top of page

Study: Social Media Negatively Affects the Way Young Women View Themselves

A new study from York University confirms a common refrain: social media has negative self-confidence effects on women aged 18 to 27. The study found that women viewing photos of peers, who they think are more attractive than herself, suffer self-confidence issues.

When women actively view social media posts of women they think are more attractive then themselves, their self confidence is low.

When women actively view social media posts of women they think are more attractive then themselves, their self confidence is low.

The study focused on women who regularly view photos of other women, who they deem more attractive through likes and comments.

"The results showed that these young adult women felt more dissatisfied with their bodies," said Jennifer Mills, associate professor in the department of psychology,

"They felt worse about their own appearance after looking at social media pages of someone that they perceived to be more attractive than them. Even if they felt bad about themselves before they came into the study, on average, they still felt worse after completing the task."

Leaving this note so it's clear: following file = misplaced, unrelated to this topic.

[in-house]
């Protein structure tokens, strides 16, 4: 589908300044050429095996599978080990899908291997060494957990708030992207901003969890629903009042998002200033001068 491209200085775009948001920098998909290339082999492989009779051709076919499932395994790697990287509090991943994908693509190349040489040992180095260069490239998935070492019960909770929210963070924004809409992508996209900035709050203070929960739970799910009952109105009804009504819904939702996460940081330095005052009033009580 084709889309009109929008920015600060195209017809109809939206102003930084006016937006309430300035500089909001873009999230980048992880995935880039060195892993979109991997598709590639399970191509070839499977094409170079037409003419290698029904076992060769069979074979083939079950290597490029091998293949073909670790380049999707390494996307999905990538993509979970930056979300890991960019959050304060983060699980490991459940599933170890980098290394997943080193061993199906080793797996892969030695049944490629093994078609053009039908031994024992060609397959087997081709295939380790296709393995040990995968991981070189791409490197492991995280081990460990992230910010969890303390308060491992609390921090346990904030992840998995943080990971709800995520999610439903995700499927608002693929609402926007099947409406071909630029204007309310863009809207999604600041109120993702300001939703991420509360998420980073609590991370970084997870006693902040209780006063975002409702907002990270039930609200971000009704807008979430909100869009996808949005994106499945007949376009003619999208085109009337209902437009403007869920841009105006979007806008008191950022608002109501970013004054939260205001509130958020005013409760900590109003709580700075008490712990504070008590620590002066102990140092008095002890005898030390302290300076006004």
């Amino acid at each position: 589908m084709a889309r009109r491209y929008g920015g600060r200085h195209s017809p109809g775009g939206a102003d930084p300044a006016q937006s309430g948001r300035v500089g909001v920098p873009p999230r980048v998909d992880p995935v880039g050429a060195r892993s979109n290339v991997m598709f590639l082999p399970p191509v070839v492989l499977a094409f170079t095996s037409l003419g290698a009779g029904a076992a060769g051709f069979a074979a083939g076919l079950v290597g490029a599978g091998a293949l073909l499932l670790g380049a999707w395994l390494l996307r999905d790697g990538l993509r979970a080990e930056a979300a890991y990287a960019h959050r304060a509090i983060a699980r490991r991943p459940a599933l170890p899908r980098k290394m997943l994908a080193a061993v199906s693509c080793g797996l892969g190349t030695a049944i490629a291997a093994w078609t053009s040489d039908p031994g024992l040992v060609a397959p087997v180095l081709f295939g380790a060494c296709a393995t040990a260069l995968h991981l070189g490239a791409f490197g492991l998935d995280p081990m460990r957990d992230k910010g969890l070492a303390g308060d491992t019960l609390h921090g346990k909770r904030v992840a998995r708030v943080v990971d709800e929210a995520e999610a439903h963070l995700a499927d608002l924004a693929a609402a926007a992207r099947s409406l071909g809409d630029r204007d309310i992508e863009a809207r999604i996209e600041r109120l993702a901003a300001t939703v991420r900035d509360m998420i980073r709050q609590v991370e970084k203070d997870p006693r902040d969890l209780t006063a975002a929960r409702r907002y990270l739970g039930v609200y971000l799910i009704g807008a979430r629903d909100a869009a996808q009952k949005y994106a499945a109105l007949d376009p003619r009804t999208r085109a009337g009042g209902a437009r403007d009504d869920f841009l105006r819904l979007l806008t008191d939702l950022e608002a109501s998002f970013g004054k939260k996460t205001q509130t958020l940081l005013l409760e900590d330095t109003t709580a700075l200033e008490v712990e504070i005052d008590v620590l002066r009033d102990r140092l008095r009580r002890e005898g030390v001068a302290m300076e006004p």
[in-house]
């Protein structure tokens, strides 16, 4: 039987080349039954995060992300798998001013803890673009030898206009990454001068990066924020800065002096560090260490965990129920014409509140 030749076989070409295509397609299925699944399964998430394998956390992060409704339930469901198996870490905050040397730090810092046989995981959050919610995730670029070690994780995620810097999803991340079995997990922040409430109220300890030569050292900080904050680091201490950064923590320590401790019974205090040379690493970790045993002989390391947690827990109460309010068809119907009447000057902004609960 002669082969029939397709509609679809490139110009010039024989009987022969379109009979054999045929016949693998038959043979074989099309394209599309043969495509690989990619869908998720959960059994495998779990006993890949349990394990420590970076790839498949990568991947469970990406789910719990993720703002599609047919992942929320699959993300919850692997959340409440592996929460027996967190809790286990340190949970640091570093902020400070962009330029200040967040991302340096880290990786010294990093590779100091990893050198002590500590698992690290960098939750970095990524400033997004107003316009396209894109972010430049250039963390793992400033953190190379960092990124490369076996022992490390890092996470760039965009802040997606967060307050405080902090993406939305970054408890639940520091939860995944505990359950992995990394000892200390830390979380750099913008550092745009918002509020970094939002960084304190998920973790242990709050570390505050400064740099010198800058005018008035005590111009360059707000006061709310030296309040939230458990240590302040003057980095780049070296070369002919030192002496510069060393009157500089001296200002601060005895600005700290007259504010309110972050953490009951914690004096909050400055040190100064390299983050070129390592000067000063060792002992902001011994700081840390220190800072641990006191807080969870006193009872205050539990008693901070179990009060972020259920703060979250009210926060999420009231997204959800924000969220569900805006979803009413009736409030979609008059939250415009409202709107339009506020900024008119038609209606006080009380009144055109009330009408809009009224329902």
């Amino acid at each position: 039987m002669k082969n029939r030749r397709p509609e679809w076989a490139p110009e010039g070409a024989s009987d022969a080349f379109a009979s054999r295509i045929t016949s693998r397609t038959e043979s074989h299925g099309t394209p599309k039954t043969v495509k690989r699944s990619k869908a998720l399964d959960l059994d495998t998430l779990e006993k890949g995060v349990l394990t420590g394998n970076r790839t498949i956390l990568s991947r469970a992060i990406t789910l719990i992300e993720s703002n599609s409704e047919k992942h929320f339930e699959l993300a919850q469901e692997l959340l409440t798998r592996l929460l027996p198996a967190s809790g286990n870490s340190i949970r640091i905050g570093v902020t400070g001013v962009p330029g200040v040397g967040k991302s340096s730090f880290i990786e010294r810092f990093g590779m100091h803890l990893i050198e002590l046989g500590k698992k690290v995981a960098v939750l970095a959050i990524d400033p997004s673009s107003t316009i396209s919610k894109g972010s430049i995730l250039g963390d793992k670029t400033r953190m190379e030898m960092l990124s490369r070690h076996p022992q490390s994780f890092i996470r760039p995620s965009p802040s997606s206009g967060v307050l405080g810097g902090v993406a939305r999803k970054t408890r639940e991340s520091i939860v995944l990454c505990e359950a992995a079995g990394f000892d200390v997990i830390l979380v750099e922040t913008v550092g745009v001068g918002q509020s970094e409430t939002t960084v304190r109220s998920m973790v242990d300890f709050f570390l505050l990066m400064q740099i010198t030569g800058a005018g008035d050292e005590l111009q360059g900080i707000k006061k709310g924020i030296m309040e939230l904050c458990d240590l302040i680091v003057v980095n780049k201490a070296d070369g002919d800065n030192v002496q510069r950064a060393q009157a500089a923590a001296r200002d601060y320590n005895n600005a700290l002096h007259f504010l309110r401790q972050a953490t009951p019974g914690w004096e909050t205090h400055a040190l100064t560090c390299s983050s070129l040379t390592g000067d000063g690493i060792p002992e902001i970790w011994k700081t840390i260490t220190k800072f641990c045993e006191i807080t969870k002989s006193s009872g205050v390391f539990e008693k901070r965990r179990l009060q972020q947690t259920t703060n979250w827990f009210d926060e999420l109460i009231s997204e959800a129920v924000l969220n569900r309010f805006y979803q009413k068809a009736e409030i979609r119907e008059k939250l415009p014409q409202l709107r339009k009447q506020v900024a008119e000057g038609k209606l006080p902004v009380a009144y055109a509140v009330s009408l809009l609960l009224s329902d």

One hundred and eighteen female undergrad students from many ethnic backgrounds at York participated in the study. They reported their age, ethnicity, first language, how long they have been in post-secondary education and their level of confidence in their physical appearance.

At the start of the experiment women were separated into two groups. The first group was instructed to log on to Facebook and Instagram for at least five minutes and find one peer they perceive to be more attractive than themselves. They were then told to leave a comment of their choice on the post. The second group was the control. They were told to find and comment on a photo of a family member who they think is less attractive than them. The study showed the appearance of a family member didn’t affect the women’s view of themselves.

"I think in a lot of cases, young women who post to social media are hoping to get positive reinforcement for what they're posting and the way in which women use social media is more appearance-based than it is for men."

The researchers say that appearance is most important to women in their teens and mid-twenties. This age group is also the most likely to regularly use social media.

Said Mills, "We really need to educate young people on how social media use could be making them feel about themselves and how this could even be linked to stringent dieting, eating disorders or excessive exercise."

The study was published in the journal Body Image.

This article first appeared on

No tags yet.
Follow Us
  • Facebook Social Icon
  • Twitter Social Icon
  • YouTube Social  Icon
  • Instagram Social Icon
bottom of page